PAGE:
10 English Sayings That Don’t Work in French

The loss of translation when it comes to English to French phrases isn’t so much in the meaning as it is in the wording.

There are an abundance of French sayings that simply don’t work when translated into English — this being due to the fact that there aren’t always English equivalents for the required words.

by Alexandra – Unsplash

Similarly, there are many English sayings that don’t work at all in French. The translated words aren’t able to grasp the same analogies or metaphoric suggestions that the original English ones are.

Here are ten examples of sayings that are better left to English.

1.

Phrase: Caught between a rock and a hard place

Translation: Pris entre le marteau et l’enclume

Intention: This is a very popular phrased used amongst English speaking people all the time. The intention behind it is to express a situation whereby an individual finds themselves torn between two evils. Neither option is notably positive nor better than the next.

Unfortunately, when translated to French, the equivalent words for rock and hard place change to hammer & anvil. It’s almost there, but not quite. Expect slight confusion should you decided to go ahead and throw it into French conversation. 

2.

Phrase: Grinning from ear to ear

Translation: Avoir la bouche fendue jusqu’aux oreilles

Intention: When translated directly into French this English expression quickly loses it’s romantic undertones. The French equivalent actually denotes to “having your mouth split to the ears” which can be problematic especially in a Medieval context.

Of course, the English saying was intended to describe someone who is experience immense happiness and who simply cannot stop smiling.

There are many things in Paris that leave one wanting to express this kind of emotion. One’s first sighting of the Eiffel Tower, perhaps; or enjoying the sunset from a terrace in Montmartre; or a free guided walking tour through your favorite arrondissement.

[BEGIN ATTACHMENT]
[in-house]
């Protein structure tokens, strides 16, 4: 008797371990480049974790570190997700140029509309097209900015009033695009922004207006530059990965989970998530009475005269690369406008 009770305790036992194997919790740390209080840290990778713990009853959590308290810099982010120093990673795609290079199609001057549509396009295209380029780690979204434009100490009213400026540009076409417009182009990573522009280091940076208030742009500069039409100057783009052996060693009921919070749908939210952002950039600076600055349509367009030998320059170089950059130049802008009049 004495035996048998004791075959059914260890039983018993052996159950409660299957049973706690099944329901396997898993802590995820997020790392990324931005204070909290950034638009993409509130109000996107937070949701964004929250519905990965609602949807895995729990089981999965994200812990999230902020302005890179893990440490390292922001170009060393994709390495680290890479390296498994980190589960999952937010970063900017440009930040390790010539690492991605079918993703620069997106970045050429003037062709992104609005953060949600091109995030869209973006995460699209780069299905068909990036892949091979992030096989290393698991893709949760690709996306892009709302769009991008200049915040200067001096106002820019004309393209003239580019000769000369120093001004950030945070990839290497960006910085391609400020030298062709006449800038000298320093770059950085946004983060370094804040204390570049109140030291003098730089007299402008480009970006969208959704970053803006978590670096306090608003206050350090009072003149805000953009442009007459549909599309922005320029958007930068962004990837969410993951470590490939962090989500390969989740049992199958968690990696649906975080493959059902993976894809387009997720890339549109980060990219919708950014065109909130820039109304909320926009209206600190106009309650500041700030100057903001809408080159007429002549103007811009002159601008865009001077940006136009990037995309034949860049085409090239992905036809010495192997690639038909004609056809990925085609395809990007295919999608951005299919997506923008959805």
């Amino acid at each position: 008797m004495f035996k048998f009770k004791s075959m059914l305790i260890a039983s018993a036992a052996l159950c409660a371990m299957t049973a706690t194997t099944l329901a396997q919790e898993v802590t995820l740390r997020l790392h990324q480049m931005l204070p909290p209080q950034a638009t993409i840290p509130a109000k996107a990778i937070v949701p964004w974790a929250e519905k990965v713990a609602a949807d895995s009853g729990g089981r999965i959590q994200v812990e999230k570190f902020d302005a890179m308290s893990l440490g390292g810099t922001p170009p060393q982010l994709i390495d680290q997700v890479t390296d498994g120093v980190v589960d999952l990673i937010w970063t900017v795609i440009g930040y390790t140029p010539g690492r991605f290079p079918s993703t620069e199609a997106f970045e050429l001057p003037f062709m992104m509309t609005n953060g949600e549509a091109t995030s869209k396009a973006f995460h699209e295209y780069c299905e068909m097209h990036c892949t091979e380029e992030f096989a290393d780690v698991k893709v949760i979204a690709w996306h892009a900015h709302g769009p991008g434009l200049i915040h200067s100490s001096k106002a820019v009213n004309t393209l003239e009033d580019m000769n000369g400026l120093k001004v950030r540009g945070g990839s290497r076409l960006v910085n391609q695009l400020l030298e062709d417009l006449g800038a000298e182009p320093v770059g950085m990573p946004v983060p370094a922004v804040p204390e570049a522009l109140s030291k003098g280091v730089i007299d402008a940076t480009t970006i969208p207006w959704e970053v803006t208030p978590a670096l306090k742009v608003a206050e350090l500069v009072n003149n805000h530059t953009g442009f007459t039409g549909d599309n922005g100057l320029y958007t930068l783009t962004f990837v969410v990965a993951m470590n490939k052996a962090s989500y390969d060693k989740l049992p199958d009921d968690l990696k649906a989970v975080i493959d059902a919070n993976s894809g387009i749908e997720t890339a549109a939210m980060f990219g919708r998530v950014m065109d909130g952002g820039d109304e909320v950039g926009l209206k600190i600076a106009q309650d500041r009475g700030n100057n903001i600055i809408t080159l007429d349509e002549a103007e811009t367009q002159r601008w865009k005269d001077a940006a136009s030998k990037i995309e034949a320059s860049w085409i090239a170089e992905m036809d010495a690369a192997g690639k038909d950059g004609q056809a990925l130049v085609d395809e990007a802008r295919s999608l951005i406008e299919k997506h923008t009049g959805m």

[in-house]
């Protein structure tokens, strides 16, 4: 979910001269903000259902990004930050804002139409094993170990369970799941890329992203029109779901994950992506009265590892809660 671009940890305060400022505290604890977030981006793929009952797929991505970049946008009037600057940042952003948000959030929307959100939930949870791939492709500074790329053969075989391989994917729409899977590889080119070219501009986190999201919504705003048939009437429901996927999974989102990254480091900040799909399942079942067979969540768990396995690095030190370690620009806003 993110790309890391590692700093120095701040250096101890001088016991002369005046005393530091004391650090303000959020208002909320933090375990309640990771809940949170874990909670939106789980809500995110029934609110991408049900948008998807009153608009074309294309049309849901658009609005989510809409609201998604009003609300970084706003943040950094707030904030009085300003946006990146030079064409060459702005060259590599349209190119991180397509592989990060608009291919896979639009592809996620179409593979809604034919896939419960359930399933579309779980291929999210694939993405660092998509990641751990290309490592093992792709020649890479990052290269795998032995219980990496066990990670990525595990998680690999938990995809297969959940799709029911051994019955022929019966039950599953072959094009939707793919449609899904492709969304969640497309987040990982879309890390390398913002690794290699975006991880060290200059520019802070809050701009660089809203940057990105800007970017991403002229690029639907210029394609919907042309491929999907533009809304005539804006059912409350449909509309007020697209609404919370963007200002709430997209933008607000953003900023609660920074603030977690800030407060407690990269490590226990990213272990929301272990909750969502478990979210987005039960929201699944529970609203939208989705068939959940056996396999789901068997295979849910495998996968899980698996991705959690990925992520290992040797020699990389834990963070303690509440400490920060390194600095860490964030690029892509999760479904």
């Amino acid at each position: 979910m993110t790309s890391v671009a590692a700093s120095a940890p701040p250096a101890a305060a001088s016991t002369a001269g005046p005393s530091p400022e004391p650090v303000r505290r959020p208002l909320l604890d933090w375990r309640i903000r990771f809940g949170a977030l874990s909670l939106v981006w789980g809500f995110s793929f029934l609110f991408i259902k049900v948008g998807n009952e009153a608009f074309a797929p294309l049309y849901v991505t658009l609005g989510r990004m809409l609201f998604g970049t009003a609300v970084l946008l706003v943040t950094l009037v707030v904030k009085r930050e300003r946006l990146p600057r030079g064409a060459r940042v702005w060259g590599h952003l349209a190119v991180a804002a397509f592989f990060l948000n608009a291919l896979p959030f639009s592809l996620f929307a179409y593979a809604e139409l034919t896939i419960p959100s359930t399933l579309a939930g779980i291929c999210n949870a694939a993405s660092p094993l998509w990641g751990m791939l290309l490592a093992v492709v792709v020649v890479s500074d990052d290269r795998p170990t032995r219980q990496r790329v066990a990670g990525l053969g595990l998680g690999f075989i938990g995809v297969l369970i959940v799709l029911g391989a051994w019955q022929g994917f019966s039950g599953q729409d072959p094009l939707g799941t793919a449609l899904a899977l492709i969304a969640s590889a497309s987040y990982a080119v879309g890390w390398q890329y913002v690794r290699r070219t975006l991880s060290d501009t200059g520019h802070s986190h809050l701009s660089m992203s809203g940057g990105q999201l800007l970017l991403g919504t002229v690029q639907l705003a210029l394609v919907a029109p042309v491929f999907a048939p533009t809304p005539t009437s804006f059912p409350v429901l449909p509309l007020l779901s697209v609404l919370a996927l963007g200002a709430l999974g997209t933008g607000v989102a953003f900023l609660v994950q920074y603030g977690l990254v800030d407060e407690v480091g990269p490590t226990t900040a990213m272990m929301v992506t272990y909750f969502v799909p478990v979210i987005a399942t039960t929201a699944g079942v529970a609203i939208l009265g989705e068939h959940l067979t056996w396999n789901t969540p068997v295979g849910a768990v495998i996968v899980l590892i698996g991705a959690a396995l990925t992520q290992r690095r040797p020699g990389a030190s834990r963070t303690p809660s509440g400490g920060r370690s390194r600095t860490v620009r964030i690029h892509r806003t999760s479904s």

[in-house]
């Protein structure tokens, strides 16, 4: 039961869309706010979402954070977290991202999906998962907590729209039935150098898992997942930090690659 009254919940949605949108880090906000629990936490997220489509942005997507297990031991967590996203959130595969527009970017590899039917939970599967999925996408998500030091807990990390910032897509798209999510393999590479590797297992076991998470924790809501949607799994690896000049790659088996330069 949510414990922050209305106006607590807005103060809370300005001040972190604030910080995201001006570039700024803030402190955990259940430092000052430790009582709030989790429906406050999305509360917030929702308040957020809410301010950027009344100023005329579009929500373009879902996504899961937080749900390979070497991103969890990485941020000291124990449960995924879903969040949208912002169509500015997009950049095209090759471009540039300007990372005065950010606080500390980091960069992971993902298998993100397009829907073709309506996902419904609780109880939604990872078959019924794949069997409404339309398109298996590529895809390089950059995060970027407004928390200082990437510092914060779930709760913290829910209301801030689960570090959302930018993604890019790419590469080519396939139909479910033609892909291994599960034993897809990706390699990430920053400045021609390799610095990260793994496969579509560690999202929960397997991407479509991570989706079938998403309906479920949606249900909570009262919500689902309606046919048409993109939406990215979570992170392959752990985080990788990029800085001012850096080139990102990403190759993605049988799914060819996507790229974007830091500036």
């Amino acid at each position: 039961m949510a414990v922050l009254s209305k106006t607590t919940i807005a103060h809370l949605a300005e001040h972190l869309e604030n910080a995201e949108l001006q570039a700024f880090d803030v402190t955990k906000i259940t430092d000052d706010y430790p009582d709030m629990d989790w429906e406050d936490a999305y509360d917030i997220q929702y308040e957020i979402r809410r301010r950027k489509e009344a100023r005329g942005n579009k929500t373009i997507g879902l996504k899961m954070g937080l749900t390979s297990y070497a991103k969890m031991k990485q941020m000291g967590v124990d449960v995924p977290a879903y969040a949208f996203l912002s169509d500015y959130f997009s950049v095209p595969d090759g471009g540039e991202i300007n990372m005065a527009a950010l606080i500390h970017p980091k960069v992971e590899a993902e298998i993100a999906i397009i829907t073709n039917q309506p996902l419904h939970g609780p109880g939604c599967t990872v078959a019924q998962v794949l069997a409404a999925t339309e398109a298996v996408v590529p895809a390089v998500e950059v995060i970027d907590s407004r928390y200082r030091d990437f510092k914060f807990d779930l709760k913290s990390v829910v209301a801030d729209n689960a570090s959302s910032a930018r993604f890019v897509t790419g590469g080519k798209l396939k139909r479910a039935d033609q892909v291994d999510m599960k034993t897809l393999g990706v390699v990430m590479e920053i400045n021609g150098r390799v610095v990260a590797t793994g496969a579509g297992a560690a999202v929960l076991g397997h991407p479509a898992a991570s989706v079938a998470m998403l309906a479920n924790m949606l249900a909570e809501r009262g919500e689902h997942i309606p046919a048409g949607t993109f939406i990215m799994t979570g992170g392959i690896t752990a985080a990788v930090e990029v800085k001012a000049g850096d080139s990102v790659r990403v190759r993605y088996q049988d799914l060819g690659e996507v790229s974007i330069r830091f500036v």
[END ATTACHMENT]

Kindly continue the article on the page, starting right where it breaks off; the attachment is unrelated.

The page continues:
“Overjoyed” would be a good word to use.

Grinning from ear to ear – by bruce mars – Unsplash

3.

Phrase: The straw that broke the camel’s back

Translation: C’est la goutte d’eau qui fait déborder le vase

Intention: The English use this phrase to refer to something that pushed something else over the edge; the final straw, if you will.

In French the phrase intends to say the same thing but uses drops of water an a near full vase to create a similar visual. In spite of the wording being vastly different, it kind of works!

4.

Phrase: An apple a day keeps the doctor away

Translation: Une pomme par jour, en forme toujours

Intention: The French equivalent for this expression is always funny, because it completely excludes the existence of a doctor at all. Instead of keeping the doctor away, the French prefer to say “always in shape” — which is good enough for me.

On rare occasions you’ll encounter very ambitious individuals who use the phrase “La pomme du matin tue le médecin” — this directly translates to the morning apple killing the doctor — isn’t it perfect?

by Benjamin Wong – Unsplash

5.

Phrase: To call a spade a spade 

Translation: Il faut appeler un chat un chat